Turing-Welchman Bombe physical build – part 4.

August 6th, 2015

Tonight I machined up the drum hub shafts from some brass rod. These are very simple. A beveled end and a groove for the rabbit clips to slip into on one end and a hole bored in the other that slides over the stepper motor shafts. The rod is a tight press fit into the white plastic part that everything on the hub bolts to.  All the torque of the motor drive goes through this. As there is no load on the motors it should spin the drums easily.

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The real Bombe has a fairly substantial steel frame. For my Bombe I decided to make a slightly lighter weight, but still steel, frame. Since it was a fairly quiet day and there was a break in the weather I went for a drive at lunchtime to get the steel. I thought I had some left over from building the Austin 7 body frame but apparently I had used it all! I went and bought some lengths of 16mm square steel tubing as well as some other pieces of angle iron.

Last night I had drawn up a plan of how I will make the frame.  It’s quite simple, just a rectangular box with some places to mounts various plates and components. The outer covers will be steel. Since I am just doing the indicator drums I can’t exactly copy the entire housing so I am just going for a Bombe type look.

I am starting with a simple rectangular box frame. The top and bottom are simple steel squares with a vertical joining them in each corner. I first cut the top and bottom pieces. The corners are cut to 45 degrees so I can weld it all together square. I made the first carefully to the right size then used that to mark up all the others. I have to hand cut and file everything carefully.

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Then I end up with 8 pieces all the same length. The little holes in the middle are because I am going to gas braze the frame together. The hole lets heated air out when you’re getting everything hot with the welding torch. Not sure that’re really necessary but I have always done it! The little holes are handy later for painting since you can bung wires into them to hang the thing up.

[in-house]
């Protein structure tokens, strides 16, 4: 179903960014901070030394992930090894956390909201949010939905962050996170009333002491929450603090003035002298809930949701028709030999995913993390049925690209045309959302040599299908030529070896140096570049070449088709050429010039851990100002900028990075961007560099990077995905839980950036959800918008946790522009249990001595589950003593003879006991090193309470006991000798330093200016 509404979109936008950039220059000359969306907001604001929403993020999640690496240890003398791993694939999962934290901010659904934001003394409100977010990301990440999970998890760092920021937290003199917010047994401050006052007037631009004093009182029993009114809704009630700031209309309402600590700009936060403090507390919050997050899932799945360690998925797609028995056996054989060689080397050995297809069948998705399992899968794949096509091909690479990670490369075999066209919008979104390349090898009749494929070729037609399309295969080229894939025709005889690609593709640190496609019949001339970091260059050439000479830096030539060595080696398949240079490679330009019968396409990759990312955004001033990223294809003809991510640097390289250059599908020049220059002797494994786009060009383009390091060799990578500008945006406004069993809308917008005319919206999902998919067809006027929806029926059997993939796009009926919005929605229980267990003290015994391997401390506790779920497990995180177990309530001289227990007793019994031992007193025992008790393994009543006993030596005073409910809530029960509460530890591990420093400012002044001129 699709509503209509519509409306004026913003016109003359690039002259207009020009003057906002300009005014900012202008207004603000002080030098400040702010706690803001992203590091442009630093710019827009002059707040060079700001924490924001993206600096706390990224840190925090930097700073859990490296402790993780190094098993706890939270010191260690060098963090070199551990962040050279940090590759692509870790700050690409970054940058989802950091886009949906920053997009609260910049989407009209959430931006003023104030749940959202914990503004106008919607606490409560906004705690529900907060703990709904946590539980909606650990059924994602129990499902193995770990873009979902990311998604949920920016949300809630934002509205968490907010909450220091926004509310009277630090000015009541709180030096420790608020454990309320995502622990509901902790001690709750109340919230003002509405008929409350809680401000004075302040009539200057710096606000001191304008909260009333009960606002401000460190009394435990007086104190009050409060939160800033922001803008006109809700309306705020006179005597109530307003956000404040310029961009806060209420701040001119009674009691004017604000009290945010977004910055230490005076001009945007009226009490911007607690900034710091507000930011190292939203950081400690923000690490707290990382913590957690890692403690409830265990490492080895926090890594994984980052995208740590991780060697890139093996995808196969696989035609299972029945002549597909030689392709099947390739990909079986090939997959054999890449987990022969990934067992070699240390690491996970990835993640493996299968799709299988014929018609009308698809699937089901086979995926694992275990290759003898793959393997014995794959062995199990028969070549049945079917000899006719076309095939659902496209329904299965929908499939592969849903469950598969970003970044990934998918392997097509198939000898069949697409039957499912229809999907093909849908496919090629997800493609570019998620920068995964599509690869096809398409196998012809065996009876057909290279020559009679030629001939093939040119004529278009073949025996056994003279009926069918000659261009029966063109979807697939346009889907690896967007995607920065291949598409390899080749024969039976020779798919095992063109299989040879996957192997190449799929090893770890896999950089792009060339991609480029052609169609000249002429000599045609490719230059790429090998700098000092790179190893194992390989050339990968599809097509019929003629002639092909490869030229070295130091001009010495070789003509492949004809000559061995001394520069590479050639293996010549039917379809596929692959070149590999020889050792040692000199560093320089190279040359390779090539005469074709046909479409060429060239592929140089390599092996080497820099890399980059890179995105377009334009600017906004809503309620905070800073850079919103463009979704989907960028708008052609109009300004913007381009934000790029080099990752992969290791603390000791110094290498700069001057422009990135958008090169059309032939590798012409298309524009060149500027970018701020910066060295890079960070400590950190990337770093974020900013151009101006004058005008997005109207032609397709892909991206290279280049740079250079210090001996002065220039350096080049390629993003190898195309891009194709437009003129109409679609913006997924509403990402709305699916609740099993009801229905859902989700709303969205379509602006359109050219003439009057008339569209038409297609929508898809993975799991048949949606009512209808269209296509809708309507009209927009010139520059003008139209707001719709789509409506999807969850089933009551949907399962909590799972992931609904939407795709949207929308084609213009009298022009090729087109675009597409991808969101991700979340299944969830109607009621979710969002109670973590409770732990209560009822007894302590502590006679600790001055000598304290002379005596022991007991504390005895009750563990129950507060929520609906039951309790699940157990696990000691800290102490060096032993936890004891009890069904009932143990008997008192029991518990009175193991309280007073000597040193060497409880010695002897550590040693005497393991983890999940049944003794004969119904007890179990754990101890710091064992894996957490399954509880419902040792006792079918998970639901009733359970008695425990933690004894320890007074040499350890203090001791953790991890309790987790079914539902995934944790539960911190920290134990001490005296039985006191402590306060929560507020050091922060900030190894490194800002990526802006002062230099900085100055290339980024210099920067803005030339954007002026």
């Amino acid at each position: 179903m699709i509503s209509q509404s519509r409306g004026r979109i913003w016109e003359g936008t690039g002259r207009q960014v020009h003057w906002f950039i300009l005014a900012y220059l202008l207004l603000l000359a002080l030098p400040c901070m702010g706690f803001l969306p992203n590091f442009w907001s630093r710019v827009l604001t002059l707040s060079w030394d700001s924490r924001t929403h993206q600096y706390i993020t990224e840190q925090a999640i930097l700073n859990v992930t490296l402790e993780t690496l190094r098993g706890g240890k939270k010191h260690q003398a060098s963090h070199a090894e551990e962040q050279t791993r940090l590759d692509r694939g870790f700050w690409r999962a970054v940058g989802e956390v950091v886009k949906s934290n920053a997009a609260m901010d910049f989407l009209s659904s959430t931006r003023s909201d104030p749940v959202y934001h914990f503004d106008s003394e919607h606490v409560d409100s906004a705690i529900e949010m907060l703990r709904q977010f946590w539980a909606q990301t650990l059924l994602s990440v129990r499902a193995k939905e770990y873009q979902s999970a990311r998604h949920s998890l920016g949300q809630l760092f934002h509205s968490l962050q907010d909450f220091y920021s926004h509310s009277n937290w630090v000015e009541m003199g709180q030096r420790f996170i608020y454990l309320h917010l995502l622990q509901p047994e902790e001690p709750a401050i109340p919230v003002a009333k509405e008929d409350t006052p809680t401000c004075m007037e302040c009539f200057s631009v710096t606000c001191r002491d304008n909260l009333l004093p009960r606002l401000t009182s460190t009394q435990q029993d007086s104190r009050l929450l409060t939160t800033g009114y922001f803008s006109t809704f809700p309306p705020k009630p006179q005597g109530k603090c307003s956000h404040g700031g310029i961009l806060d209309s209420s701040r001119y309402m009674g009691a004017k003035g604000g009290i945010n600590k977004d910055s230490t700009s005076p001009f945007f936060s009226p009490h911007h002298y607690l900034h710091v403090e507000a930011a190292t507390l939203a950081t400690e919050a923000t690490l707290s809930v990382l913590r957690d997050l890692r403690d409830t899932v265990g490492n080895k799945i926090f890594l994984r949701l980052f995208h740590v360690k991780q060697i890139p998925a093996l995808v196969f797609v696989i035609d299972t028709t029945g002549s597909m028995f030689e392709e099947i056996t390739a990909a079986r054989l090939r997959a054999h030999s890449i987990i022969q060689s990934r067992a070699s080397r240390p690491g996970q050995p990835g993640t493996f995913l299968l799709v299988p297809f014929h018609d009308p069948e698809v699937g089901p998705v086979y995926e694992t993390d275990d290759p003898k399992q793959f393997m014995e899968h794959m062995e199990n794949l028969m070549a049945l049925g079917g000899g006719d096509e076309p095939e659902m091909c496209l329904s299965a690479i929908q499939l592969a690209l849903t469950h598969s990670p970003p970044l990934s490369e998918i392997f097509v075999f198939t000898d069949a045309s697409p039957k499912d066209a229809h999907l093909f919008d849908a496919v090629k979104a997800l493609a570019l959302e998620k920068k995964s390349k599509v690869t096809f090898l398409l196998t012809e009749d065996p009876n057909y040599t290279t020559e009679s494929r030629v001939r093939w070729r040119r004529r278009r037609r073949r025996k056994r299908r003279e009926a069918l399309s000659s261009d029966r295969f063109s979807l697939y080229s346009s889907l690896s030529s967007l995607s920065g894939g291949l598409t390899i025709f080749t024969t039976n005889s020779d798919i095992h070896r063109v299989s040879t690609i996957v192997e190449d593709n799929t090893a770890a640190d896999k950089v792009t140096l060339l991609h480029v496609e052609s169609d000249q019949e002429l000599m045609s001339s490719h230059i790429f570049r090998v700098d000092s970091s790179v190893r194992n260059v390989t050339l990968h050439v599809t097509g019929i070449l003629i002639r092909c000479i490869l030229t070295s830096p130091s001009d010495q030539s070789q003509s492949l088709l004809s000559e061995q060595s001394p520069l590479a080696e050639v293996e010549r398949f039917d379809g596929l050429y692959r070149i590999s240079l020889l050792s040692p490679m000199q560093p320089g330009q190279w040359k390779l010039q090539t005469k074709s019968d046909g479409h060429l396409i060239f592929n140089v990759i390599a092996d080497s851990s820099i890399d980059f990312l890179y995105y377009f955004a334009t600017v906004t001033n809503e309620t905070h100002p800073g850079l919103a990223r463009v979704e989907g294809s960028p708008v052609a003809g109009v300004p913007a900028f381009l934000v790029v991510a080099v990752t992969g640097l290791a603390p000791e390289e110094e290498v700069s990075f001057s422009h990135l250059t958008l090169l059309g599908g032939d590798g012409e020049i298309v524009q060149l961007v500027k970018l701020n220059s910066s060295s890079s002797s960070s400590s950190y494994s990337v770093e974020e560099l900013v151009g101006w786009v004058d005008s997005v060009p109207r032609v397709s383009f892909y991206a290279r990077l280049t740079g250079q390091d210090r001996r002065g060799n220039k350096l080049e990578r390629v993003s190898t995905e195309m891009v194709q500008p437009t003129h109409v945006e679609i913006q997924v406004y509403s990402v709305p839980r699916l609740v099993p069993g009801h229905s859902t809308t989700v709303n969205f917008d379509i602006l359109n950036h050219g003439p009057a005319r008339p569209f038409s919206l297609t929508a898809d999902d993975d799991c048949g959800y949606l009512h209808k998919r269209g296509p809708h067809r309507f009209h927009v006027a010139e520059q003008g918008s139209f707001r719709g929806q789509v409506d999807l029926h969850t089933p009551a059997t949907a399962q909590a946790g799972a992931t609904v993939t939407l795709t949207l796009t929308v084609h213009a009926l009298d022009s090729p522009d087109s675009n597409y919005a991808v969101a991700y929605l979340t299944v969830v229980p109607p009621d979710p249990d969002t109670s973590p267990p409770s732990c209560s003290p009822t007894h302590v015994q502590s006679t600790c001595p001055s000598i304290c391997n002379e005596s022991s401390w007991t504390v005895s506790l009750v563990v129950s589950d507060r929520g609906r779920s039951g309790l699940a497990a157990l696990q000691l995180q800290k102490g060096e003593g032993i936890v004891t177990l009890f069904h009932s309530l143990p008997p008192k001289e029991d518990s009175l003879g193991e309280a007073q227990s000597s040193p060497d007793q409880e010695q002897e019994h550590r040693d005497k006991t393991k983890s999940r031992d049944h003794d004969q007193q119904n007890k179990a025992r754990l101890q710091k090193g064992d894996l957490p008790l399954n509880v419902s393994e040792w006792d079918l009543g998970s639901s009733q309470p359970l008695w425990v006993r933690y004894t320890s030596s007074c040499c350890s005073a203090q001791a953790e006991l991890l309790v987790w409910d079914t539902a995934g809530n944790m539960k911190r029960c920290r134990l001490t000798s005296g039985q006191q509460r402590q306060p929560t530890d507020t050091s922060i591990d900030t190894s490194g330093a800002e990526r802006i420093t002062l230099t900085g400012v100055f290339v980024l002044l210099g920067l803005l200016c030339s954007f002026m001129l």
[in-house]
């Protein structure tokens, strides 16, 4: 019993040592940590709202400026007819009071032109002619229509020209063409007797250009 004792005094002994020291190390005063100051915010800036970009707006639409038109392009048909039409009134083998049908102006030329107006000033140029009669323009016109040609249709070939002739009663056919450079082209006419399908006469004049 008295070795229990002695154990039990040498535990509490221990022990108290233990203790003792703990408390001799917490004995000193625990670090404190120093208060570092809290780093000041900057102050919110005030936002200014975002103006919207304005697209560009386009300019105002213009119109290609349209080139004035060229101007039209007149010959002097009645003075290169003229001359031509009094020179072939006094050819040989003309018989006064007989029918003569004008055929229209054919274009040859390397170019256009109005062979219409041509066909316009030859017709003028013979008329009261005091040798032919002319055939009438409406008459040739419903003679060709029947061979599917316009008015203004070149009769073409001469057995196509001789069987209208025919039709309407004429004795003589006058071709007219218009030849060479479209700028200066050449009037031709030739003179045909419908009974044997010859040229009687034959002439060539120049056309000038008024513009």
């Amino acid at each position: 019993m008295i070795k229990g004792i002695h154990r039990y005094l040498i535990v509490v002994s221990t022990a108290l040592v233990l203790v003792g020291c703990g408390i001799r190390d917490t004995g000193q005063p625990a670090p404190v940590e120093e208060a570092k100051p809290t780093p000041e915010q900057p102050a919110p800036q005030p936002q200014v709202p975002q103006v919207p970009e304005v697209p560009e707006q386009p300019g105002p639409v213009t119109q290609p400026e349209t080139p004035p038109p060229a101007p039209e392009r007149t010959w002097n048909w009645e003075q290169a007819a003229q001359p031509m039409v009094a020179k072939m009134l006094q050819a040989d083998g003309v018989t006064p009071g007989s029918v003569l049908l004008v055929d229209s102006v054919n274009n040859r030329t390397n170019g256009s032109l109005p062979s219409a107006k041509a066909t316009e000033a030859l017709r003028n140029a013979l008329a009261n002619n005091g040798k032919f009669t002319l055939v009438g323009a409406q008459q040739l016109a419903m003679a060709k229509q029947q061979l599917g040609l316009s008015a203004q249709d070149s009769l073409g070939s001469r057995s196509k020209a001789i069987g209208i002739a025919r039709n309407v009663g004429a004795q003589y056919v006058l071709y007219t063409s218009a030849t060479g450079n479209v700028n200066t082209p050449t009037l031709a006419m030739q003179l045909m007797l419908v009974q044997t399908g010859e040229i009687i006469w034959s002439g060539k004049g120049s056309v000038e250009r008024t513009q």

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The verticals are simply cut with square ends. Everything will be MIG tacked into place so it’s all square, then I will braze it.  I do need to go and  get a new bottle of acetylene and some brazing rod first. Everything is done on a flat steel plate so it is all level. I need to tack everything just to check it’s all going to fit. It will be a tight fit but this is meant to be a desktop type model so it can’t be too big.

When I was out I popped into Supercheap Auto and bought some gold paint and some clear coat to cover it. I will paint the drums with this. This is just a test on a spare sweet tin I had. I want to see how resilient the paint is.

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I also received the other day the little castors which will go on the bottom of the Bombe just like on the original. There are two fixed and two swivel wheels on it.

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I also got some dry transfers for the lettering finally. This stuff is now very hard to find. None of the stationary or art shops have it anymore. I don’t think Letraset has been around for a long time. But you can still get similar transfers from modelling places. Woodland Scenics will be familiar to anyone who does model railways. They do dry transfer sheets for doing lettering on things suck as trains and buildings. I ordered some from a model shop online here and had it the next day.

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Since they cater to all scales there should be a size of lettering that will be appropriate for my drums (around 1/8 inch is about right). I am going to do a test first as I want to see if I can clear coat over the transfers to make them more robust.

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